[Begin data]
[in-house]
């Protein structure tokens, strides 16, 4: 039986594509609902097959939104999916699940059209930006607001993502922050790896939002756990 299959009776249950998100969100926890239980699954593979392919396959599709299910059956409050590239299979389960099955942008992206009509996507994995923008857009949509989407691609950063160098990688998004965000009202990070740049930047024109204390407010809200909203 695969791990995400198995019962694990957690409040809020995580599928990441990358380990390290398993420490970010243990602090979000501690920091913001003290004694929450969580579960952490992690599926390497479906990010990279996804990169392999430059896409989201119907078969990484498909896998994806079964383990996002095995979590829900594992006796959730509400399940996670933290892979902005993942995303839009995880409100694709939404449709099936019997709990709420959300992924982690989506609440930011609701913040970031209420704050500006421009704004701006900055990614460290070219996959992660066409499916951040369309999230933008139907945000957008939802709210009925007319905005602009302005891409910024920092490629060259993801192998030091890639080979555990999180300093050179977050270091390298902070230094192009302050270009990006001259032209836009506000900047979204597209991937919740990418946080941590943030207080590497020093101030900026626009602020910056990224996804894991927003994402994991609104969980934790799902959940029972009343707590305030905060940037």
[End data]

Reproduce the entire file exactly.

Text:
[in-house]
């Protein structure tokens, strides 16, 4: 039986594509609902097959939104999916699940059209930006607001993502922050790896939002756990 299959009776249950998100969100926890239980699954593979392919396959599709299910059956409050590239299979389960099955942008992206009509996507994995923008857009949509989407691609950063160098990688998004965000009202990070740049930047024109204390407010809200909203 695969791990995400198995019962694990957690409040809020995580599928990441990358380990390290398993420490970010243990602090979000501690920091913001003290004694929450969580579960952490992690599926390497479906990010990279996804990169392999430059896409989201119907078969990484498909896998994806079964383990996002095995979590829900594992006796959730509400399940996670933290892979902005993942995303839009995880409100694709939404449709099936019997709990709420959300992924982690989506609440930011609701913040970031209420704050500006421009704004701006900055990614460290070219996959992660066409499916951040369309999230933008139907945000957008939802709210009925007319905005602009302005891409910024920092490629060259993801192998030091890639080979555990999180300093050179977050270091390298902070230094192009302050270009990006001259032209836009506000900047979204597209991937919740990418946080941590943030207080590497020093101030900026626009602020910056990224996804894991927003994402994991609104969980934790799902959940029972009343707590305030905060940037």